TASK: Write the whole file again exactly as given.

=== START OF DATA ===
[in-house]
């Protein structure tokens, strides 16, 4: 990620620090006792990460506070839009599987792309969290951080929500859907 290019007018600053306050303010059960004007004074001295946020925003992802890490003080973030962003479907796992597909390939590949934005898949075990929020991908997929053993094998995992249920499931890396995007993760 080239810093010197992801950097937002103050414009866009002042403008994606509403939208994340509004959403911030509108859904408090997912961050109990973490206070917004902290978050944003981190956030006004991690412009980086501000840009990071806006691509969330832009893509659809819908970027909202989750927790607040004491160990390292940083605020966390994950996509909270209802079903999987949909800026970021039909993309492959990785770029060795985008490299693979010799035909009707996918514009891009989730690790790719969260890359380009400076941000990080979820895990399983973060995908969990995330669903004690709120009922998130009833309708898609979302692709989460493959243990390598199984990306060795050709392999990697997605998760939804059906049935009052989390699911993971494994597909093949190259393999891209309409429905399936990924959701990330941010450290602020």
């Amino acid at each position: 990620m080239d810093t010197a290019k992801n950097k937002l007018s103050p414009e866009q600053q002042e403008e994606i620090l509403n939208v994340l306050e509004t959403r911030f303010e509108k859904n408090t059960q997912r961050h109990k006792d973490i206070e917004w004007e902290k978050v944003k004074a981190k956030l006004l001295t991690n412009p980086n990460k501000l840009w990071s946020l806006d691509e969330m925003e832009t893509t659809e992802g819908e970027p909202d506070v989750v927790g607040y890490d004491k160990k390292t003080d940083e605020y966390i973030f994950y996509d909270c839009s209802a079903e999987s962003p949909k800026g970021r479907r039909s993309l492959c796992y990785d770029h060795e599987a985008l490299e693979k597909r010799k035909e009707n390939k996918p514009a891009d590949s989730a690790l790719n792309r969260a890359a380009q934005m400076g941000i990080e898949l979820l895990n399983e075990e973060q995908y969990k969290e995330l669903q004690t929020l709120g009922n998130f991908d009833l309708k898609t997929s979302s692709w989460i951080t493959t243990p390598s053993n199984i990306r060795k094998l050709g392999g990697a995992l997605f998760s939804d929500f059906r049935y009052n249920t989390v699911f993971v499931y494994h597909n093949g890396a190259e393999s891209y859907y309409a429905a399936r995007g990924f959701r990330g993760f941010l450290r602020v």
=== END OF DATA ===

[in-house]
């Protein structure tokens, strides 16, 4: 990620620090006792990460506070839009599987792309969290951080929500859907 290019007018600053306050303010059960004007004074001295946020925003992802890490003080973030962003479907796992597909390939590949934005898949075990929020991908997929053993094998995992249920499931890396995007993760 080239810093010197992801950097937002103050414009866009002042403008994606509403939208994340509004959403911030509108859904408090997912961050109990973490206070917004902290978050944003981190956030006004991690412009980086501000840009990071806006691509969330832009893509659809819908970027909202989750927790607040004491160990390292940083605020966390994950996509909270209802079903999987949909800026970021039909993309492959990785770029060795985008490299693979010799035909009707996918514009891009989730690790790719969260890359380009400076941000990080979820895990399983973060995908969990995330669903004690709120009922998130009833309708898609979302692709989460493959243990390598199984990306060795050709392999990697997605998760939804059906049935009052989390699911993971494994597909093949190259393999891209309409429905399936990924959701990330941010450290602020």
């Amino acid at each position: 990620m080239d810093t010197a290019k992801n950097k937002l007018s103050p414009e866009q600053q002042e403008e994606i620090l509403n939208v994340l306050e509004t959403r911030f303010e509108k859904n408090t059960q997912r961050h109990k006792d973490i206070e917004w004007e902290k978050v944003k004074a981190k956030l006004l001295t991690n412009p980086n990460k501000l840009w990071s946020l806006d691509e969330m925003e832009t893509t659809e992802g819908e970027p909202d506070v989750v927790g607040y890490d004491k160990k390292t003080d940083e605020y966390i973030f994950y996509d909270c839009s209802a079903e999987s962003p949909k800026g970021r479907r039909s993309l492959c796992y990785d770029h060795e599987a985008l490299e693979k597909r010799k035909e009707n390939k996918p514009a891009d590949s989730a690790l790719n792309r969260a890359a380009q934005m400076g941000i990080e898949l979820l895990n399983e075990e973060q995908y969990k969290e995330l669903q004690t929020l709120g009922n998130f991908d009833l309708k898609t997929s979302s692709w989460i951080t493959t243990p390598s053993n199984i990306r060795k094998l050709g392999g990697a995992l997605f998760s939804d929500f059906r049935y009052n249920t989390v699911f993971v499931y494994h597909n093949g890396a190259e393999s891209y859907y309409a429905a399936r995007g990924f959701r990330g993760f941010l450290r602020v």